Time to Tinker

Winning still No. 1, but Frank will use last 6 games to experiment

Lawrence Frank will tinker with the Pistons' frontcourt combinations in the final games of the season.
Scott Cunningham/NBAE/Getty Images
A little backsliding after the Pistons registered steady progress over the past two months, the continued hard work of players outside of the rotation and their mathematical elimination from the playoffs converged to give Lawrence Frank the impetus to use the season’s final six games for broader evaluation.

Throw in the season’s second back-to-back-to-back set of games and you get the ideal set of conditions for Frank to shake up the lineup.

Nothing dramatic, at least not for tonight’s game against Cleveland, but Pistons fans will see more of Charlie Villanueva off the bench at power forward, a role in which he flourished by scoring 13 points in Sunday’s overtime loss to Chicago. Jonas Jerebko, who had held that role ever since Jason Maxiell became the starter on Feb. 1 but didn’t get off the bench on Sunday, will serve as Tayshaun Prince’s backup at small forward against the Cavs.

Frank said, ‘You’ll see a different lineup tomorrow (at Atlanta). That includes not just giving guys a different opportunity, but with playing three games in a row I want to look at some different things. You’ll see some different things, but the intent is to win games – period.”

An educated guess: Vernon Macklin probably gets thrown into the frontcourt rotation at Atlanta, perhaps giving 37-year-old Ben Wallace a night off.

But Frank isn’t going to go off the reservation. In their final six games, the Pistons play three teams in their position – eliminated from postseason consideration – in Cleveland, Minnesota and Toronto. Two others, Atlanta and Indiana, are safely in the playoffs but still jockeying for seeding. The season finale against Philadelphia on April 26 could be a game that determines whether the 76ers finish inside or outside the playoff field.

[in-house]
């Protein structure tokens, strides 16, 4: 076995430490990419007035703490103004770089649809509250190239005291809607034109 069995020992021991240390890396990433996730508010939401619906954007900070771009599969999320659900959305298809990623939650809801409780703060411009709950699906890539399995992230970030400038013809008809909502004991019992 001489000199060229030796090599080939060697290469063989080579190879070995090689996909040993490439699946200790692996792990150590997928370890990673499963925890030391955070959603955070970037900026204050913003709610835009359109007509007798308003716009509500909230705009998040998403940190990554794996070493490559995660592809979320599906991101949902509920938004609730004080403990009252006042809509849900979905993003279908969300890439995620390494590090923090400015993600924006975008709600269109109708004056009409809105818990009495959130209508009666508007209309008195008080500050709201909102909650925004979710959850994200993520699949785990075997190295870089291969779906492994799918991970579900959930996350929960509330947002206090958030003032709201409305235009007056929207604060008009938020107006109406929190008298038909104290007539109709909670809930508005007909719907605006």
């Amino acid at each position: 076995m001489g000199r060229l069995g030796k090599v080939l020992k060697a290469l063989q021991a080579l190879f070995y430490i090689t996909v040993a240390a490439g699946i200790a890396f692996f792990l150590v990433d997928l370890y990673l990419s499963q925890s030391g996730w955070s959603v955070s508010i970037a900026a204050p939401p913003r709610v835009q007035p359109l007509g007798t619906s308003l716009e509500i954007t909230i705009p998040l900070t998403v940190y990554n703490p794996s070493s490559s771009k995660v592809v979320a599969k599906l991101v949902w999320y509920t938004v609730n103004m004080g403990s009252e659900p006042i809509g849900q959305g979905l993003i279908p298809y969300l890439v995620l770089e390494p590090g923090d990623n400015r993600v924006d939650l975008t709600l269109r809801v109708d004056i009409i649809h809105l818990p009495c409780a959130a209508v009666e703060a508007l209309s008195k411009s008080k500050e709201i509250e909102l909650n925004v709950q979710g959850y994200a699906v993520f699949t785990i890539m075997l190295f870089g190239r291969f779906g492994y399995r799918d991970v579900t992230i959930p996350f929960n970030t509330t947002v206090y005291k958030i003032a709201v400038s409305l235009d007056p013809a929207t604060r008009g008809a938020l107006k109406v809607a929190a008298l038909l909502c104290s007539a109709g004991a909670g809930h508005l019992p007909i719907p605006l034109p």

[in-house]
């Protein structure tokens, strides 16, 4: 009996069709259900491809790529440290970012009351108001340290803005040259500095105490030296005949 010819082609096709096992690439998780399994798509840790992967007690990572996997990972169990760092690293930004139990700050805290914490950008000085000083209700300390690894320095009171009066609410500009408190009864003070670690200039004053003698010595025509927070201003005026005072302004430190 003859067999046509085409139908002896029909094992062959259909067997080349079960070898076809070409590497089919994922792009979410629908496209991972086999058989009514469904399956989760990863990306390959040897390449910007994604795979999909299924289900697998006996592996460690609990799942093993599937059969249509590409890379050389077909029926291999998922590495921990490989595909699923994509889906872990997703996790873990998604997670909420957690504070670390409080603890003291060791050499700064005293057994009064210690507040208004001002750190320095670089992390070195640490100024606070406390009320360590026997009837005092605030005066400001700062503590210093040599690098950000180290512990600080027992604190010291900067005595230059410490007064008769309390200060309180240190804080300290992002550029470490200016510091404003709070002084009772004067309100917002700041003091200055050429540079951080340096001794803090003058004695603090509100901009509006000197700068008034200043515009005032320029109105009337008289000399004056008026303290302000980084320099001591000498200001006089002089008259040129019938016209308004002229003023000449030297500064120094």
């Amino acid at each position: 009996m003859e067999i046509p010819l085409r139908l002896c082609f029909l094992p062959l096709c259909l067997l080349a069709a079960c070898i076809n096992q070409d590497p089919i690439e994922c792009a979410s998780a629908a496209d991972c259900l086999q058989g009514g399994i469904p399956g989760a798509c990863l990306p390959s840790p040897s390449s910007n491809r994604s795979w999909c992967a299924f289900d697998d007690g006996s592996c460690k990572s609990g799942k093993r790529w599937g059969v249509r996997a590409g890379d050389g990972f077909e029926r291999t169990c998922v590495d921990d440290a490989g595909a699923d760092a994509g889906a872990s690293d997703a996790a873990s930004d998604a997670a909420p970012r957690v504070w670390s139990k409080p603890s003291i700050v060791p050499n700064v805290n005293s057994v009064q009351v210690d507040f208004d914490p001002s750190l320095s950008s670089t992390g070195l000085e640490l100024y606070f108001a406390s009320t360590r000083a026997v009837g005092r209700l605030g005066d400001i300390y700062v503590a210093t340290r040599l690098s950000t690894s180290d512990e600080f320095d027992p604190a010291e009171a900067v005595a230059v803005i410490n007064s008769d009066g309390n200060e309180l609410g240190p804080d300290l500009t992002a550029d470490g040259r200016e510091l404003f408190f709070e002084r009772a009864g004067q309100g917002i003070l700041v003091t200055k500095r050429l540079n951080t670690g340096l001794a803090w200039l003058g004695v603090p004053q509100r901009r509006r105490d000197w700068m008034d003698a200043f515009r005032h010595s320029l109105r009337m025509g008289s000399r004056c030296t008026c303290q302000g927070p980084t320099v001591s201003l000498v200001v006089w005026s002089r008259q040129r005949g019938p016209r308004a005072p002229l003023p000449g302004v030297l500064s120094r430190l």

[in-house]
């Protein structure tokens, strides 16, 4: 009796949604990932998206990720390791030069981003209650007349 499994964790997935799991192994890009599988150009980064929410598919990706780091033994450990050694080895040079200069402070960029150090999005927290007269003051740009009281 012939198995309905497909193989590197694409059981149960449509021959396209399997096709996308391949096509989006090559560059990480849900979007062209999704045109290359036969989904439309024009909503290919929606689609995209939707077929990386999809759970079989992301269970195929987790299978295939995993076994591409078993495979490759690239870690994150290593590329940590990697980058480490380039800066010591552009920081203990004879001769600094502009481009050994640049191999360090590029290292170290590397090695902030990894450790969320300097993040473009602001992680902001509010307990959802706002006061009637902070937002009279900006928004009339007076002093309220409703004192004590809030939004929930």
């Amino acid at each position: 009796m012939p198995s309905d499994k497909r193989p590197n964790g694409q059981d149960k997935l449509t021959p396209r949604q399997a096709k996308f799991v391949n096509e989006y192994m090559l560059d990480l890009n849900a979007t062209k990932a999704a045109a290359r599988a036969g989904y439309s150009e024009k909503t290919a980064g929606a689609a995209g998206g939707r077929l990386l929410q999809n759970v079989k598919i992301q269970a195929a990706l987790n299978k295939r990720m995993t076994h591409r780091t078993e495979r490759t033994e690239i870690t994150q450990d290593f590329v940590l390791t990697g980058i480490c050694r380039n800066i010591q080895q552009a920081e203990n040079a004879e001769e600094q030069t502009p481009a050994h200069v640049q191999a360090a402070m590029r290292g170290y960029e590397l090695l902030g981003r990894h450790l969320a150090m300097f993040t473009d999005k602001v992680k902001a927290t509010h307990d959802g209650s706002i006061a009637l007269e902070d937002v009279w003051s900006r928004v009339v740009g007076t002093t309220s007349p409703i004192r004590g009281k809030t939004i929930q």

Frank believes you have to treat all games against playoff teams equally. He recalls one season when he was New Jersey’s coach and the Nets needed to win their final game against Boston, which was coming off of a game against the team the Nets needed to beat out, Cleveland. In both games, Doc Rivers played his starters in the first half and his bench in the second.

“It’s important to be consistent,” he said. “The other one I remember is Larry Brown. Detroit had already secured the No. 1 seed. They were playing Cleveland at home; it was an ABC game. LB played his guys the regular deal to preserve the integrity of the playoff face. When you’re not a playoff team, it’s a little bit different. But I still think you have to play to win. You just try to do things as fairly as you can. The one thing you never want to do is mess with the game.”